- Tuesday, 27 December 2016 08:00
Congress often includes provisions dealing with small business programs in its annual National Defense Authorization Act. 2016 was no exception.
This year, In Section 1832, Congress has attempted to provide some uniformity to the Veterans Administration and the Small Business Administration programs for our veteran-owned small businesses. Here are the highlights:
Uniformity in Service-Disabled Veteran Definitions
- Defines “small business concern owned and controlled by service-disabled veterans” in the small business act and makes the definition universal for both the SBA and VA SDVOSB Program (8127 of title 38)
- Requires VA to use the SBA regulations to verify the status of a concern as a small business and the ownership and control of such a concern, for purposes of the VA’s SDVOSB program
- States that the VA may not issue regulations related to the status of a concern as a small business or the ownership/control of such a business
- Of note: both SBA and VA now allow a company owned by a spouse of a veteran who was 100% disabled at the time of his death or died as a result of a service-connected disability, and who acquires the ownership interest of the veteran after his death, to qualify as an SDVOSB (previously VA allowed this, but SBA did not)
Appeals of inclusion in database
- Can appeal VA’s denial of verification to OHA
As always, implementing these changes will require some regulatory changes by both agencies and we will keep you posted on that progress.
Separately, the General Accountability Office’s jurisdiction to hear some task order protests had expired by Congress and has now permanently granted GAO jurisdiction to hear protests of civilian task orders valued at $10 million or more and protests of defense agency task orders of $25 million or more.
About the Author: Pam Mazza is the managing partner of PilieroMazza. She may be reached at email@example.com.
- Tuesday, 15 November 2016 08:00
Over the summer, SBA published a final rule and size policy statement elucidating what is included in “receipts” for purposes of a size calculation. While SBA made clear that “all income” is to be included in receipts, it also clarified an important receipts exclusion for small businesses.
Specifically, SBA amended 13 C.F.R. § 121.104 to clarify that receipts “include all income,” and the only exclusions from income are the ones specifically listed in paragraph (a) of that regulation. Small Business Government Contracting and National Defense Authorization Act of 2013 Amendments, 81 Fed. Reg. 34,243, 34,253 (May 31, 2016). This clarification was motivated by apparent confusion among contractors: “It was always SBA’s intent to include all income, except for the listed exclusions; however, SBA has found that some business concerns misinterpreted the current definition of receipts to exclude passive income.” The amended regulation states: “Receipts means all revenue in whatever form received or accrued from whatever source, including from the sales of products or services, interest, dividends, rents, royalties, fees, or commissions, reduced by returns and allowances.” 13 C.F.R. § 121.104(a) (emphasis added).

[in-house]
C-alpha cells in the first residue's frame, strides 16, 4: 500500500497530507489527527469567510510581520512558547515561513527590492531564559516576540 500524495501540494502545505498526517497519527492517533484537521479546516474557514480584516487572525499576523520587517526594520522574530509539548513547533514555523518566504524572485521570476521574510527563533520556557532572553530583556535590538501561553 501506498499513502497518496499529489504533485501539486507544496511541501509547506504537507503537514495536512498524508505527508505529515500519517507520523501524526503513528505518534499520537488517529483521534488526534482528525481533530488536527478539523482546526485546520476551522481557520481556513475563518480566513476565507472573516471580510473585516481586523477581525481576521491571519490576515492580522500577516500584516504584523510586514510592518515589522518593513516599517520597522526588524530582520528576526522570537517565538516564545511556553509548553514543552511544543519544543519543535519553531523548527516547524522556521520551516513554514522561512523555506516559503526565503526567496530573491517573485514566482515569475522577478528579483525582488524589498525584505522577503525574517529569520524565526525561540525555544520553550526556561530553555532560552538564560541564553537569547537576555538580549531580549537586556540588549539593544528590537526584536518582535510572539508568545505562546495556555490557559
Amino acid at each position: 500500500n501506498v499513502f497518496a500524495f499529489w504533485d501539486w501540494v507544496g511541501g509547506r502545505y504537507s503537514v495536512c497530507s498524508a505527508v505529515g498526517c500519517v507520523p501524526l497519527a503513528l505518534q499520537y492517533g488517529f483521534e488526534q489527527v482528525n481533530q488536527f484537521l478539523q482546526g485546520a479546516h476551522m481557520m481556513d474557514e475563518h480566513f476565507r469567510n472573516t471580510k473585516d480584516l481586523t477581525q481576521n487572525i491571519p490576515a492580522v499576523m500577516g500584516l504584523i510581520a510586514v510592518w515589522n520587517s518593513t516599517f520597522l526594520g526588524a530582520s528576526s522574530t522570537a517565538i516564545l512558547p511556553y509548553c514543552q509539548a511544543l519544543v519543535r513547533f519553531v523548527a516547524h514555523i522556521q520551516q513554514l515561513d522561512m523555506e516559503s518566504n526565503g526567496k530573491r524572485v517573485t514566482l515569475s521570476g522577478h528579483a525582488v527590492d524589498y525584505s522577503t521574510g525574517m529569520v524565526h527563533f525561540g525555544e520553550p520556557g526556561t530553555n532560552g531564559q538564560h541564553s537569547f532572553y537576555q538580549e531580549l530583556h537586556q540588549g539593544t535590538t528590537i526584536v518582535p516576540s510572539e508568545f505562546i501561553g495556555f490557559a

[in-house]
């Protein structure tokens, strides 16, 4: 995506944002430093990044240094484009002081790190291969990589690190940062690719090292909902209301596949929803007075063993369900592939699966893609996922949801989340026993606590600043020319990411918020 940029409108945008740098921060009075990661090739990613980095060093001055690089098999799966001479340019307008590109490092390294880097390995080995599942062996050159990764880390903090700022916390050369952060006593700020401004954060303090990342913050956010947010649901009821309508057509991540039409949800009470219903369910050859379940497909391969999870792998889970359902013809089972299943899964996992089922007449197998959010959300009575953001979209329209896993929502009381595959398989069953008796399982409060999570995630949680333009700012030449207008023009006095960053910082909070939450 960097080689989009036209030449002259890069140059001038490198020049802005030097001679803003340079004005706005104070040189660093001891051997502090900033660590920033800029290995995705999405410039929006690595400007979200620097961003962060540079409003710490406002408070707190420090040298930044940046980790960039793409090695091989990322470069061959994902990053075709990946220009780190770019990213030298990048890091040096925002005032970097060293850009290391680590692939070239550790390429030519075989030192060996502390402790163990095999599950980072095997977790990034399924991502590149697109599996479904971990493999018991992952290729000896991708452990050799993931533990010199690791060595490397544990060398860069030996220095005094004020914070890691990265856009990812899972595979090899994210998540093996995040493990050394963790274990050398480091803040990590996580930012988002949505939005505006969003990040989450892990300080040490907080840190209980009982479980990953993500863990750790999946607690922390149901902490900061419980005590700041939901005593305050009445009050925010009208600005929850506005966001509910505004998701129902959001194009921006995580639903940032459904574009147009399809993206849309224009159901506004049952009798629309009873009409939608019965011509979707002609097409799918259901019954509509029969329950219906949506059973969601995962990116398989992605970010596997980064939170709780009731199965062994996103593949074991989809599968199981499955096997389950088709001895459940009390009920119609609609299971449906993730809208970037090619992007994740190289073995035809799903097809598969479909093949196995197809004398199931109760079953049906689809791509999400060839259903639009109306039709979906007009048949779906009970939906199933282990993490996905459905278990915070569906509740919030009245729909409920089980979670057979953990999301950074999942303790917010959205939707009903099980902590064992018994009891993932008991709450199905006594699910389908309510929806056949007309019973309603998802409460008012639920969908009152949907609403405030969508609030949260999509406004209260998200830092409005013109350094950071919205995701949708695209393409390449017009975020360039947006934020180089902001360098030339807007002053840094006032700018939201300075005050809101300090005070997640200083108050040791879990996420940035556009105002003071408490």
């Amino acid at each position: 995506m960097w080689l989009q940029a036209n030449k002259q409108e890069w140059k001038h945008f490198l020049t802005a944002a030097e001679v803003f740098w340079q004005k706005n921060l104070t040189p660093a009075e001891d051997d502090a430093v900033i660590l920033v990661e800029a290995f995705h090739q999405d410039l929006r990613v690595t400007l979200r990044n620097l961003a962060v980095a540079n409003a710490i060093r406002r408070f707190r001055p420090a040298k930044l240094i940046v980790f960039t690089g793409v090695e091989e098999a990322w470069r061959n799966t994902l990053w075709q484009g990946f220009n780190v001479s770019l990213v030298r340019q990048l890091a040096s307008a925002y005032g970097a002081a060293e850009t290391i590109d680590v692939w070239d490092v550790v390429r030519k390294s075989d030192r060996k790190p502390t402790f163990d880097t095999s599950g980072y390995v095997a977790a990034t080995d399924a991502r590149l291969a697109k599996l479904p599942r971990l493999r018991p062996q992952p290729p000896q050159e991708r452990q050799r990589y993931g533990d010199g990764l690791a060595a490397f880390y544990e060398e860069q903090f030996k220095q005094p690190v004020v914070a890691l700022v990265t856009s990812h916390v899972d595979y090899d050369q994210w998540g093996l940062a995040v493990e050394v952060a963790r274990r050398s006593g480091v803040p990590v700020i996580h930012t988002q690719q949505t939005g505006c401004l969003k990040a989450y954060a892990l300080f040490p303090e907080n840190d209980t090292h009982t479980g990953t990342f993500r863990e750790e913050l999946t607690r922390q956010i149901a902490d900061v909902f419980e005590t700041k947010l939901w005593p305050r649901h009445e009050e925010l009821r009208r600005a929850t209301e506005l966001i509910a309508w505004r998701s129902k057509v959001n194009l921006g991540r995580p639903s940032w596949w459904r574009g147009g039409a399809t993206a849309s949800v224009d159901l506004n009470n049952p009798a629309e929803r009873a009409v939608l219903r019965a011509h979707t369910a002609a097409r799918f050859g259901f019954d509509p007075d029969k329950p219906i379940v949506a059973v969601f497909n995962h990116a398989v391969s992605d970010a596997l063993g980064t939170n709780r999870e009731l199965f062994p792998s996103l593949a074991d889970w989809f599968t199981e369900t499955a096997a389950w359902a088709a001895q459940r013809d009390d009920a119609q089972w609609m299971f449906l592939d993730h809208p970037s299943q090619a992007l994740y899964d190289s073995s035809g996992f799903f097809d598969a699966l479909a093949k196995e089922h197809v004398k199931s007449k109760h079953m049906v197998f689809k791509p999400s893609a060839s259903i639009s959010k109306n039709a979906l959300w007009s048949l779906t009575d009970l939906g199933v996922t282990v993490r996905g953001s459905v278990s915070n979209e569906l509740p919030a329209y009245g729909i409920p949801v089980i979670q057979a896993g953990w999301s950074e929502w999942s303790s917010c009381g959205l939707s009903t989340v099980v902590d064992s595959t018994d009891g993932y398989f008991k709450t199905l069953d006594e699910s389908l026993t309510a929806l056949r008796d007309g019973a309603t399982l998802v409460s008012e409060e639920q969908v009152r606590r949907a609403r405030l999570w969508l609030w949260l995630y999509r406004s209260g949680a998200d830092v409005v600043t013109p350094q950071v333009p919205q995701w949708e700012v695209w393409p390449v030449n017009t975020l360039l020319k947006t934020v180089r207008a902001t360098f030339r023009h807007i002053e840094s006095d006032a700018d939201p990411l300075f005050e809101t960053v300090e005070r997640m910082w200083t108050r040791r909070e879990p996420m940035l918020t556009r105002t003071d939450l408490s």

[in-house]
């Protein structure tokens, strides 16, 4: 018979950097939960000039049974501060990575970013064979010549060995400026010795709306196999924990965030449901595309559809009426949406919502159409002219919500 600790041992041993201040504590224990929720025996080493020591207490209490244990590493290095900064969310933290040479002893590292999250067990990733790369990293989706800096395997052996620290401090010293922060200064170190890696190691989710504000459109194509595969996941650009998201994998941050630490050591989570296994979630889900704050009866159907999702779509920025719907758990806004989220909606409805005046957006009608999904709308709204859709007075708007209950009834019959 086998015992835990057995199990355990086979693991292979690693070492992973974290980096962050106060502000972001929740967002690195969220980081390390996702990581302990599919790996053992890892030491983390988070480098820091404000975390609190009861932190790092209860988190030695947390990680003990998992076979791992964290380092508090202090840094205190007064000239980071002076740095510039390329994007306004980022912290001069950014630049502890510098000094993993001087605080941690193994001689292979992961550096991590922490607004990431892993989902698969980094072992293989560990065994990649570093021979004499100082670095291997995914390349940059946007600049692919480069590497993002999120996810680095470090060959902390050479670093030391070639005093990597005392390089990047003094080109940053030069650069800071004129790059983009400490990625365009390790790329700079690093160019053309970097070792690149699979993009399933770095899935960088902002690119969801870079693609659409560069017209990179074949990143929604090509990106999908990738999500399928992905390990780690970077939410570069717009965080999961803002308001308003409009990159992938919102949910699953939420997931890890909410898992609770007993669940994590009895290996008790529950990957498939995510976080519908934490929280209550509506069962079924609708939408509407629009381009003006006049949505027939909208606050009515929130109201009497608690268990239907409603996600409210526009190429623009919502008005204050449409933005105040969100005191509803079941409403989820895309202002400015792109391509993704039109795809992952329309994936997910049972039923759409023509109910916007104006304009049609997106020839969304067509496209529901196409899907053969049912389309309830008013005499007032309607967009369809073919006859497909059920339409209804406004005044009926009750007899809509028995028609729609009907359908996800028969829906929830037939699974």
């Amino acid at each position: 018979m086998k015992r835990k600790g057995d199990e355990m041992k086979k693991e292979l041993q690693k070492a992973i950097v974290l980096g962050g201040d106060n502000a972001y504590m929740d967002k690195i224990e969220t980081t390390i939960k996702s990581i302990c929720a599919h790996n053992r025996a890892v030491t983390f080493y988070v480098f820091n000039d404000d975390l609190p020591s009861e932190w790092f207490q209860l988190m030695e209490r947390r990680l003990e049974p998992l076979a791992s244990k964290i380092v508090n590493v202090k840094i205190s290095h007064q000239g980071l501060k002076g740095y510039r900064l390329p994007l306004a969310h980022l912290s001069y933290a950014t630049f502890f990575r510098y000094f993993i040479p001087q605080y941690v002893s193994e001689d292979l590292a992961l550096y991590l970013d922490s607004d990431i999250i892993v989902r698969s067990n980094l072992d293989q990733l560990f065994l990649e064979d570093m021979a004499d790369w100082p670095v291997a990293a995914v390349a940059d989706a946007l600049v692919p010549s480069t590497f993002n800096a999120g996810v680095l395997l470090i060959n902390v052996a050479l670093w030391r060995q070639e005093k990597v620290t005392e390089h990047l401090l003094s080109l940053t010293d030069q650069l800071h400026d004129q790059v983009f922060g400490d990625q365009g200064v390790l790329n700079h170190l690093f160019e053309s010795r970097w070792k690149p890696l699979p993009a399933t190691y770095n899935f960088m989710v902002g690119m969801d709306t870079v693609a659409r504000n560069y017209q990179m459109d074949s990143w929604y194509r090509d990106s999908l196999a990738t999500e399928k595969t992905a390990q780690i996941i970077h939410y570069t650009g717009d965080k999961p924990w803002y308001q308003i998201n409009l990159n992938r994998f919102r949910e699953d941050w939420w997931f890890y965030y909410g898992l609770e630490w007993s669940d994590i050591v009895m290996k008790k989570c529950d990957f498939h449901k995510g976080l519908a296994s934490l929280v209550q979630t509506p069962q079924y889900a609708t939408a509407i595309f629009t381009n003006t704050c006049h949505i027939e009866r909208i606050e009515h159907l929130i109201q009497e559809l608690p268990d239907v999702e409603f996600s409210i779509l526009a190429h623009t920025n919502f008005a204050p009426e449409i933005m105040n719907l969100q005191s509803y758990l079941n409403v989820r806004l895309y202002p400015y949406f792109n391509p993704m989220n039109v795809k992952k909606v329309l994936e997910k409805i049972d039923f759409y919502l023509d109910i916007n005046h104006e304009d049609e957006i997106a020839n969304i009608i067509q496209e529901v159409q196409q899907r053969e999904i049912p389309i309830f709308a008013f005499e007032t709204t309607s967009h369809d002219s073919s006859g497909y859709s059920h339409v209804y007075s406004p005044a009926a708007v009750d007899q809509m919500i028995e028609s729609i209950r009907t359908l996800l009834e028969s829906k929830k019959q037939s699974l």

The four discrete exclusions from receipts that the regulation provides are:
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- Wednesday, 17 August 2016 08:00
On July 25, 2016, SBA published the eagerly anticipated Final Rule establishing a government-wide mentor-protégé program for all small business concerns. While there are a few departures from the details outlined in the Proposed Rule released nearly a year and half ago, the Final Rule generally adheres to the plan outlined in the Proposed Rule, which was modeled on the existing 8(a) mentor-protégé program. The Final Rule also contains changes in other areas of SBA’s regulations, such as the rules applying to the 8(a) and HUBZone programs.
The Final Rule becomes effective on August 24, 2016. In order to help you understand how the final rule changes the existing regulations, we have prepared a chart of the major regulatory changes announced in the new rule. Click here if you would like to download this entire report with the chart.
While the Final Rule does not specify the date on which SBA will start accepting applications for the new small business mentor-protégé program, SBA officials have signaled that it will begin accepting applications on October 1, 2016.
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- Monday, 23 May 2016 08:00
By Jon Williams, PilieroMazza